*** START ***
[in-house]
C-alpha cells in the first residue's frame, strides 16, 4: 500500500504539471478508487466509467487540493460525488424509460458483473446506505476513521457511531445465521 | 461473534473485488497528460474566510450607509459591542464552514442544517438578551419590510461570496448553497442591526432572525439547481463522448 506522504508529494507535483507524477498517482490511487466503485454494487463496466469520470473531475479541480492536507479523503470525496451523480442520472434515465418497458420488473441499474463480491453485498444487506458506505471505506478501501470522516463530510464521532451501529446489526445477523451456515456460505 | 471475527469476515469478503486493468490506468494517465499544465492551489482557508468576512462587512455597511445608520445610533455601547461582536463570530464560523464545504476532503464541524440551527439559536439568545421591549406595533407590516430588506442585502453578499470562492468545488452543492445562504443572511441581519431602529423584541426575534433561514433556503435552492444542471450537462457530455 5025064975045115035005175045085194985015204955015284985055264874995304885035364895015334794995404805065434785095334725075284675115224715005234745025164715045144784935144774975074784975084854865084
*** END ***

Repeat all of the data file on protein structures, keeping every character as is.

[in-house]
C-alpha cells in the first residue's frame, strides 16, 4: 500500500504539471478508487466509467487540493460525488424509460458483473446506505476513521457511531445465521 | 461473534473485488497528460474566510450607509459591542464552514442544517438578551419590510461570496448553497442591526432572525439547481463522448 506522504508529494507535483507524477498517482490511487466503485454494487463496466469520470473531475479541480492536507479523503470525496451523480442520472434515465418497458420488473441499474463480491453485498444487506458506505471505506478501501470522516463530510464521532451501529446489526445477523451456515456460505 | 471475527469476515469478503486493468490506468494517465499544465492551489482557508468576512462587512455597511445608520445610533455601547461582536463570530464560523464545504476532503464541524440551527439559536439568545421591549406595533407590516430588506442585502453578499470562492468545488452543492445562504443572511441581519431602529423584541426575534433561514433556503435552492444542471450537462457530455 5025064975045115035005175045085194985015204955015284985055264874995304885035364895015334794995404805065434785095334725075284675115224715005234745025164715045144784935144774975074784975084854865084